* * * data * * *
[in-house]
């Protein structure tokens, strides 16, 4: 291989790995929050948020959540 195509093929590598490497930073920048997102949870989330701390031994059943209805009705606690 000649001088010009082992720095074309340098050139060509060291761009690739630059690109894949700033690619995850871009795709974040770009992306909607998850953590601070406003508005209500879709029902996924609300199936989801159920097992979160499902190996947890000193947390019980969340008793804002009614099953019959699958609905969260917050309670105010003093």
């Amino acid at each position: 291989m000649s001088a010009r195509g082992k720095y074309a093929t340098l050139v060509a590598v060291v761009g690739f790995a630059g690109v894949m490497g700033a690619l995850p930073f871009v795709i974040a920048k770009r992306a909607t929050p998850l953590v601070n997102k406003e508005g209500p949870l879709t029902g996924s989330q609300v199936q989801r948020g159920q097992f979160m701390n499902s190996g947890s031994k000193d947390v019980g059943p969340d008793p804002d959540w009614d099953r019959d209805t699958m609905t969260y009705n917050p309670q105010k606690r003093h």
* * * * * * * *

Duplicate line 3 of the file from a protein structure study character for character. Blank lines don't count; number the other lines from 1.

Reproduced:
């Amino acid at each position: 291989m000649s001088a010009r195509g082992k720095y074309a093929t340098l050139v060509a590598v060291v761009g690739f790995a630059g690109v894949m490497g700033a690619l995850p930073f871009v795709i974040a920048k770009r992306a909607t929050p998850l953590v601070n997102k406003e508005g209500p949870l879709t029902g996924s989330q609300v199936q989801r948020g159920q097992f979160m701390n499902s190996g947890s031994k000193d947390v019980g059943p969340d008793p804002d959540w009614d099953r019959d209805t699958m609905t969260y009705n917050p309670q105010k606690r003093h």